Thursday, May 10, 2007
Martha Stewart's Deepest Chocolate Crepe Cake - a la Daring Bakers
The Daring Bakers were at it again in April and I missed the due date for posting because I was on vacation. I'd arranged for a blog buddy to post on my behalf but the poor gal didn't realise that paranoid lil me had given her my password in code and forgotten to mention how to crack the code. Never mind; better late than not at all.
Brilynn of Jumbo Empanadas selected Martha Stewart's Darkest Crepe Cake as the Daring Bakers' challenge for the month of April and may I say that it was indeed a challenge. Judging by the comments from the other gals I was not alone. It's OK Brilynn we still love ya! Honest.
Yet another baking effort where my photographic skills leave much to be desired and I have decided that chocolate isn't a very photogenic food. It comes up too dark and you don't get any definition of shape and form. Things are not helped by the fact I have white dishes, a white countertop and white splashback.
My parents came to stay for the weekend that I had designated for crepe cake construction and I thought that the crepe making exercise would be the perfect mother/daughter activity although mum tells me that when we baked together when I was a youngster I used to say to her "Mummy why don't you have a smile on your face when we're baking?". She never told me what I did to piss her off.
While some of the crepe cake making was shared it was mostly me doing the work with Mum offering advice and guidance in the background. Mum proclaimed that I wasn't part of a daring bakers group I was part of a "messed up in the head " baking group. Well that's the polite translation; you work it out for yourself. We both decided that Martha must have devised this recipe while sitting in her prison cell as a particularly evil revenge on an unsuspecting baking public.
Let me tell you that this is not a recipe you'd want to use when you need something quick and easy. Did I mention it was a challenge? I started on Saturday afternoon by making the crepe batter which needed to stand for 2 hours or overnight. Into the bowl went an entire family sized block of chocolate. I like to try and use local products so I went for Whittakers Dark Ghana 72%. Then there was some butter added to the mixture. A LOT of butter I swear that Martha was channelling Paula Deen at this point and I could feel the kilos piling onto my hips already.
Mum had brought her electric crepe maker with her to see if it would simplify the process a little. If you've not seen a crepe maker check out this one by Villaware - yours for a mere $29 bucks. It's kind of like a little non stick hotplate on a handle. You simply (well that's easier said that done) turn it upside down and dunk the contraption ever so briefly - like for ONE second - into your batter, flip the crepe maker over and if you are lucky you have a perfect crepe. If you are not so lucky as was the case about 3 times out of 10 for me, the crepe mixture just plops back into the batter meaning you have to try and fish the lumpy bits out. One of the tricks is to have the crepe maker level. I ended up with two distinct piles. Perfect crepes that were the size of the entire crepe maker and not so perfect crepes that were undersized. Amazingly, they were all perfectly round. If you do use an electric crepe maker you need to be prepared to have batter from here to Africa, all over the bench, on the floor, on your shirt and in your hair. Mum says that the batter didn't behave as nicely as the plain ones she's made and she reckons it's probably because of the chocolate.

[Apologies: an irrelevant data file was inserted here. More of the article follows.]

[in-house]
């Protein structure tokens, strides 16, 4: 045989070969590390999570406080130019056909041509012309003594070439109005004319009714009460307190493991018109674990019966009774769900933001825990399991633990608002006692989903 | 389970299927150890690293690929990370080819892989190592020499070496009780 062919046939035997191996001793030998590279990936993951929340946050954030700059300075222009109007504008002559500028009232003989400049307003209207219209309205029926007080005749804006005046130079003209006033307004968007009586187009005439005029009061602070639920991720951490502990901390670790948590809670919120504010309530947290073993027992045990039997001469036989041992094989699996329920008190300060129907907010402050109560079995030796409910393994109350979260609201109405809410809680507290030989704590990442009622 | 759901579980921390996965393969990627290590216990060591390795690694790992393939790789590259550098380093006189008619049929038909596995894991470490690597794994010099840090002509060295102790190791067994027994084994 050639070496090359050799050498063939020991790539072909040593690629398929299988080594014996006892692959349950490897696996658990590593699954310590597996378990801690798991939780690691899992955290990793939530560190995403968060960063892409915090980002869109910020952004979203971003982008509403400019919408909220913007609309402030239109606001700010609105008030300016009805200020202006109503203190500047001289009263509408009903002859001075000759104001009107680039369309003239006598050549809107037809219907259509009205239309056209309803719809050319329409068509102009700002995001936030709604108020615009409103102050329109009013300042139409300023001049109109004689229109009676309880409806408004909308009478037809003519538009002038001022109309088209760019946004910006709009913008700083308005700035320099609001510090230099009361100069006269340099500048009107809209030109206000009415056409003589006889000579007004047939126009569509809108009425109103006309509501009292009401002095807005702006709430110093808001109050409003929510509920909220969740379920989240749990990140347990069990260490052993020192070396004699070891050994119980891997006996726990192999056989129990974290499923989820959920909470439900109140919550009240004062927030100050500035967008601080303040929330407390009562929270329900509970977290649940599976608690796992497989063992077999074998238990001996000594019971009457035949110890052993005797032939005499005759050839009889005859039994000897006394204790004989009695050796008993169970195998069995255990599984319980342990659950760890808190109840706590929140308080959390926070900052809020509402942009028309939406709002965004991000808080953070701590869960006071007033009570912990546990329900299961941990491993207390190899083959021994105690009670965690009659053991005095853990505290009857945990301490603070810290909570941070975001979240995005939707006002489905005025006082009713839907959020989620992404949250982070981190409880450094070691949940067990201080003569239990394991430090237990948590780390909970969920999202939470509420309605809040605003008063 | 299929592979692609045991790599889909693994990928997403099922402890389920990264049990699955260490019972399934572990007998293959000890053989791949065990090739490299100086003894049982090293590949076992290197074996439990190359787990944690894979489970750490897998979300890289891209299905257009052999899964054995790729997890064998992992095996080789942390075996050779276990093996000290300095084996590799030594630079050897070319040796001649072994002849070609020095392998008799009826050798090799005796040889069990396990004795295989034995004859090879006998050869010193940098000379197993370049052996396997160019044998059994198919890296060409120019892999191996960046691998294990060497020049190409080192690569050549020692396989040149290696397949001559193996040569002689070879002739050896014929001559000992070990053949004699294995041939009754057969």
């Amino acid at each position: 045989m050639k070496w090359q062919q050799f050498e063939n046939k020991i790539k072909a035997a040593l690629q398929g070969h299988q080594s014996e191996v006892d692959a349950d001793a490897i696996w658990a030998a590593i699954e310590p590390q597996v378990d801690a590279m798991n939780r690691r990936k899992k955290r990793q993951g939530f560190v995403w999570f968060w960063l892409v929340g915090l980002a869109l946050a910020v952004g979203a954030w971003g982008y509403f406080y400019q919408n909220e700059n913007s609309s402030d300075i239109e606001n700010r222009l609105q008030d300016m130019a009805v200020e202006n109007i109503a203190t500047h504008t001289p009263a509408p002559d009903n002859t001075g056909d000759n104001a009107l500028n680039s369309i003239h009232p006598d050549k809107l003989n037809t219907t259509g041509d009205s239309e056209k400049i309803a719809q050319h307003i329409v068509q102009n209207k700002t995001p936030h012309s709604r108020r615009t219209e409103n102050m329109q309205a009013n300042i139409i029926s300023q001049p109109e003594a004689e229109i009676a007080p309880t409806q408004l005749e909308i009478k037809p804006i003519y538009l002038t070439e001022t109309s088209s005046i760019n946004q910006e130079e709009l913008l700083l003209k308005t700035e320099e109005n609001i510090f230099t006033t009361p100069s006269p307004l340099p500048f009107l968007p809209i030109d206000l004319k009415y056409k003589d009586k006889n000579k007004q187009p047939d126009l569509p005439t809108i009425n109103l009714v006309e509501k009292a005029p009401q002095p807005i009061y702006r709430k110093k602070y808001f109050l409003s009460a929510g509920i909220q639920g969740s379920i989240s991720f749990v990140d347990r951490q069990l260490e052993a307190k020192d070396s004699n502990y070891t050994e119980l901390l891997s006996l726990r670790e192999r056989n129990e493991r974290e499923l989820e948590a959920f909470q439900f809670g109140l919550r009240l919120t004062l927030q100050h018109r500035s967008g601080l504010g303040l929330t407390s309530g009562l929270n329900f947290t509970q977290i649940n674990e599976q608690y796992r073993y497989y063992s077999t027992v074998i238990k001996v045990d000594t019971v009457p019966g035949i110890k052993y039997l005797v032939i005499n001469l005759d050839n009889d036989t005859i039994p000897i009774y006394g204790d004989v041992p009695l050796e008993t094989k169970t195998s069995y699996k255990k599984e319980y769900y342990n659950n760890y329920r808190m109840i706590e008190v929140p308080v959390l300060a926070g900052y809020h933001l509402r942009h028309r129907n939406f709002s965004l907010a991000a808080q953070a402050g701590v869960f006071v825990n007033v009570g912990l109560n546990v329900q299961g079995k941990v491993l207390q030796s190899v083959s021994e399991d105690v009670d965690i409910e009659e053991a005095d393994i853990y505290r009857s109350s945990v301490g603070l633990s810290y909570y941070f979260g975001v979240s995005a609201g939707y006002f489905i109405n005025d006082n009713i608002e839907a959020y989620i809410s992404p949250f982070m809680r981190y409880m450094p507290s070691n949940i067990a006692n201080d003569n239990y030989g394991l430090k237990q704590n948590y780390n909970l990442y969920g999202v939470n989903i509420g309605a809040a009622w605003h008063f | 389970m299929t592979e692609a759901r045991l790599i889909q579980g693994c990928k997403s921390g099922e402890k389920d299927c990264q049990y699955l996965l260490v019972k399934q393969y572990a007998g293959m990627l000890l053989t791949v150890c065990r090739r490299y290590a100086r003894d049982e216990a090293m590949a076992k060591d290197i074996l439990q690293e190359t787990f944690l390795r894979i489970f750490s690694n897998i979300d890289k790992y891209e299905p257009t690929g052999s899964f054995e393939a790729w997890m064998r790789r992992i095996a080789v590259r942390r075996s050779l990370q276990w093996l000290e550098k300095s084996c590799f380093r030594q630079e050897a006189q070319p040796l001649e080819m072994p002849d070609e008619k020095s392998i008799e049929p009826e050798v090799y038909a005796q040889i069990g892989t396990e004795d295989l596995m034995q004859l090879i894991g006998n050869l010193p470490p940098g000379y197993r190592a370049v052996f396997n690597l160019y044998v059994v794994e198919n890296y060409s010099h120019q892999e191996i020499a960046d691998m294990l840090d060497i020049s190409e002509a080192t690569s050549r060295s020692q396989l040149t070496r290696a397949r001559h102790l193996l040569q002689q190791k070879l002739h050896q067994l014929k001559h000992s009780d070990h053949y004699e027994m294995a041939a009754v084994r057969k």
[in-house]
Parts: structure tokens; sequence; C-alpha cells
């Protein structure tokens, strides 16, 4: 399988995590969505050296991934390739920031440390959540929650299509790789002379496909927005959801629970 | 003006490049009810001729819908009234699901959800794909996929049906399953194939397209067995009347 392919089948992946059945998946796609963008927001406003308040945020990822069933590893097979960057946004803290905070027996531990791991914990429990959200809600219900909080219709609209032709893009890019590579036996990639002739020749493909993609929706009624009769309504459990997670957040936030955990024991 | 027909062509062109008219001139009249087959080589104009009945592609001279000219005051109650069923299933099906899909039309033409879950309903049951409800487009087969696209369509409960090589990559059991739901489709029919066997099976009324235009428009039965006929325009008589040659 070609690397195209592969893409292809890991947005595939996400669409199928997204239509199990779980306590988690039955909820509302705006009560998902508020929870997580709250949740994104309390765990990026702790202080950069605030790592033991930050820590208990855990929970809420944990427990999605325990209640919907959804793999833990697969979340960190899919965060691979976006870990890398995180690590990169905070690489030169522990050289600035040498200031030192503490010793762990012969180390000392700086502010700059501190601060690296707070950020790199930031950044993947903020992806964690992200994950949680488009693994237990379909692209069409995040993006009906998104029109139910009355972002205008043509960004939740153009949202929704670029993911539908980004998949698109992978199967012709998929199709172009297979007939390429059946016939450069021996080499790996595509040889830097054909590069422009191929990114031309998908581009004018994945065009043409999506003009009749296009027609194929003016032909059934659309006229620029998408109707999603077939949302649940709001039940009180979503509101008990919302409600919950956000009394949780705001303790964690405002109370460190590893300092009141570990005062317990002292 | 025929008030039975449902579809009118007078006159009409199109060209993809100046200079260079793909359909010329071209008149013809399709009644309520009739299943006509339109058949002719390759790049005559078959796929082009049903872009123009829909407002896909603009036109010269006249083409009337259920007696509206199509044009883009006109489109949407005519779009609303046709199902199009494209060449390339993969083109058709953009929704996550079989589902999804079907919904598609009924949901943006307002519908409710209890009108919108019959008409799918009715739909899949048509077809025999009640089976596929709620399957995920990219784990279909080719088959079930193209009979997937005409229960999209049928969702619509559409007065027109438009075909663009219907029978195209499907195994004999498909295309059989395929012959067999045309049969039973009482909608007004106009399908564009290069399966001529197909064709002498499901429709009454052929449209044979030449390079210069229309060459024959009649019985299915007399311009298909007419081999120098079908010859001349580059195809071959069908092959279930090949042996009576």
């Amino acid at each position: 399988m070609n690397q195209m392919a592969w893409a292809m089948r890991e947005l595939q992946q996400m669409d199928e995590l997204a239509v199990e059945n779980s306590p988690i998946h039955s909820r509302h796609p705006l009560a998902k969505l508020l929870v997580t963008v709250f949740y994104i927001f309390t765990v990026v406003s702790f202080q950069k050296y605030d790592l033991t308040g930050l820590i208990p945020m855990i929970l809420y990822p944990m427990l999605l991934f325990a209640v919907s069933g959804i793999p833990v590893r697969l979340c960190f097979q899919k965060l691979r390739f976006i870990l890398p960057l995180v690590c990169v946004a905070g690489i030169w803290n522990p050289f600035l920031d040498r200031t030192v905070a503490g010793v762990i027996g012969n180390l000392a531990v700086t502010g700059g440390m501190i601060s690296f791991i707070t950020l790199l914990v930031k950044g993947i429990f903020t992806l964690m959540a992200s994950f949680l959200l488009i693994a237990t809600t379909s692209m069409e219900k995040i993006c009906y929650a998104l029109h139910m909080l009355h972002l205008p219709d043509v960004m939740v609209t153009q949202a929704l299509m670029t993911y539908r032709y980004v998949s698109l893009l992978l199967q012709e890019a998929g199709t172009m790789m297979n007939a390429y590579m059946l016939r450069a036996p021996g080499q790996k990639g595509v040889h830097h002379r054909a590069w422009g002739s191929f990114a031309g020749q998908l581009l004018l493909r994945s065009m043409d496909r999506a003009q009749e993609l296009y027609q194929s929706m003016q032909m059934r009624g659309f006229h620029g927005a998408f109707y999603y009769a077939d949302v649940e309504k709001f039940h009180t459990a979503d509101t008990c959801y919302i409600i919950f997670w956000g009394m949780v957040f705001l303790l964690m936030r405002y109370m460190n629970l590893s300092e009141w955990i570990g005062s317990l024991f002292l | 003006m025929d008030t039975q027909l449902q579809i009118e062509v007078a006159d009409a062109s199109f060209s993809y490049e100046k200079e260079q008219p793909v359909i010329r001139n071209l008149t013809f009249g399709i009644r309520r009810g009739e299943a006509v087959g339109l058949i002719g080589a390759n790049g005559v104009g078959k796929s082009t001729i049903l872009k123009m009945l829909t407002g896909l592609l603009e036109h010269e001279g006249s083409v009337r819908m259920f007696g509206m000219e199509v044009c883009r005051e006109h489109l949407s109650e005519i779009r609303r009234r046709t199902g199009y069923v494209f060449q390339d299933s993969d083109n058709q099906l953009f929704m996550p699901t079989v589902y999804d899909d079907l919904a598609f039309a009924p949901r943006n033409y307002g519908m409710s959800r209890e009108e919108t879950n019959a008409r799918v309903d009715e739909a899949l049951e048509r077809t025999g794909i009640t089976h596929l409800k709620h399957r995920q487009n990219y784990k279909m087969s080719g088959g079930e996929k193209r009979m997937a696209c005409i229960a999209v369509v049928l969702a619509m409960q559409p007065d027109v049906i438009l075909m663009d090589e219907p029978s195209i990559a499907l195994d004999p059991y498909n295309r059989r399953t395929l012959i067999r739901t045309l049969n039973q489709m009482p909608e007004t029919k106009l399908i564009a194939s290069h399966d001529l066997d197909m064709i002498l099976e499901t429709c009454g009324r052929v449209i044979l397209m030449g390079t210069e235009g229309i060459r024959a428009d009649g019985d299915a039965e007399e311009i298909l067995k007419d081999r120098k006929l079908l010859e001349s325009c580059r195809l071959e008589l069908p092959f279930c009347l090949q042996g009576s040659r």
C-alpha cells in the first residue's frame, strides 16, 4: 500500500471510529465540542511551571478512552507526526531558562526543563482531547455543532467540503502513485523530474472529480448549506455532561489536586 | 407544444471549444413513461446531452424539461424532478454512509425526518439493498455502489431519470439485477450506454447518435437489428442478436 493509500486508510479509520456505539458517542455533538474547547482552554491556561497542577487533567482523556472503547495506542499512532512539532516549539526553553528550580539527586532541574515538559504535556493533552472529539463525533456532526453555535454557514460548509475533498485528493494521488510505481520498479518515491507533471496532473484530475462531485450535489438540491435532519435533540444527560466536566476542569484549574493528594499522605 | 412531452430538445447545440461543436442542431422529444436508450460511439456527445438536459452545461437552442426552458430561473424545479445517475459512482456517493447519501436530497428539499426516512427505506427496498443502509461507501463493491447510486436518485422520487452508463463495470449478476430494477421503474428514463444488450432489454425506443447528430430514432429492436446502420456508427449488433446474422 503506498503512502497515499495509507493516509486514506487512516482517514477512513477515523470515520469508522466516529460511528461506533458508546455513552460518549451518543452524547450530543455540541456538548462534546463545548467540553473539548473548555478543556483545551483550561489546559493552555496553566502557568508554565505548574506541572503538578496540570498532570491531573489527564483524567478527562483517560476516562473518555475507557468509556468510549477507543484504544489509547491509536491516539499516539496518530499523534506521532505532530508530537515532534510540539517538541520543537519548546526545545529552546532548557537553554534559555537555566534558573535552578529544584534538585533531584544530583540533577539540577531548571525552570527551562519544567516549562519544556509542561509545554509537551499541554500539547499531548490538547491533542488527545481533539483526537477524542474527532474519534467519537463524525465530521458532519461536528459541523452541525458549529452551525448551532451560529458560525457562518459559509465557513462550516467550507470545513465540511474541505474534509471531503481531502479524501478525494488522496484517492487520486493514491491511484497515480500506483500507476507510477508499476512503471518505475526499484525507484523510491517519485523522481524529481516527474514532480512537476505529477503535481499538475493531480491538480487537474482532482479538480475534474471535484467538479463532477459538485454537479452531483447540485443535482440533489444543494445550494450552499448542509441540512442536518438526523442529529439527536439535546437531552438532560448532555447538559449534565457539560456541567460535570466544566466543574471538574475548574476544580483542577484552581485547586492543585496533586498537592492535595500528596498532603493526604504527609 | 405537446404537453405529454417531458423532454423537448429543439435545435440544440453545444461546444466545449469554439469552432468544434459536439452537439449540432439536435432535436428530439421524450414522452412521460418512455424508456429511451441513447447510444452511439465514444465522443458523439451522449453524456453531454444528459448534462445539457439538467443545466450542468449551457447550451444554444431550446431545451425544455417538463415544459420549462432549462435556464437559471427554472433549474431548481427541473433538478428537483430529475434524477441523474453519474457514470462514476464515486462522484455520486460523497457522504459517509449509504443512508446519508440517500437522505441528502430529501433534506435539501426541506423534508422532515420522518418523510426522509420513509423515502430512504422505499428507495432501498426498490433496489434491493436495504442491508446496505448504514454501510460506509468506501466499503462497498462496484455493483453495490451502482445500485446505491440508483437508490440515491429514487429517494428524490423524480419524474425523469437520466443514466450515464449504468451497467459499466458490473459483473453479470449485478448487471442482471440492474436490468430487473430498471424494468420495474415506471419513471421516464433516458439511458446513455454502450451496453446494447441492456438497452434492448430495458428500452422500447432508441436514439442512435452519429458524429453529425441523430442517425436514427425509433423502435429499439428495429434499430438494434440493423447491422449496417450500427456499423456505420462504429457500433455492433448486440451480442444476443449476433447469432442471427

In the middle of making the crepes I took a wee break to beat the cream required for the hazelnut filling because that had to be refrigerated for an hour. I have no idea why - guess it had to be chilled. Perhaps Martha just wanted people using her recipe to waste more of their free time.
After the crepes were completed I set about making the filling which meant whisking egg whites and sugar over a bowl of simmering water then adding another unimaginable amount of butter and some hazelnut cream. There was some discussion among the Daring Bakers over what we should use as hazelnut cream and the majority went for Nutella or similar. I used 50% Nutella and 50% hazelnut paste which is a Turkish product made of ground hazelnuts and sugar that I discovered quite by accident on a recent foodie shopping expedition.
In a perfect world this cake should be very tall - 32 layers plus filling tall in fact. By about layer 24 my cake started to resemble the leaning tower of Pisa. If the challenge was "recreate the leaning tower of Pisa by using baked goods" I would have received an A+ for lean and an F for tower. However the combination of tender, silky crepes; smooth, creamy filling; and sticky chocolate was delicious albeit incredibly rich. Everyone at work who tried a piece thought it was fabulous. One person even said that I should be a professional *blush* and I can only assume they were going by taste and not looks.
I thank Brilynn for the challenge, no really I do; and I can say without a word of a lie that I will not make this particular recipe again but I can see potential for doing some creative stuff with crepes. I have a recipe in a new book I bought called "Wicked" that calls for plain crepes filled with a lemon curd filling but I wonder how it might go with my lemon mousse? Hmmmm
In the extremely unlikely event that you wish to experience for yourself the horror that is Martha's Darkest Chocolate Crepe Cake you can find the recipe here. Good luck; you'll need it!
Do check out the other Daring Bakers' blogs to see how much fun they had with this challenge. Some of the pictures will just blow you away with their beauty and decorative creativity.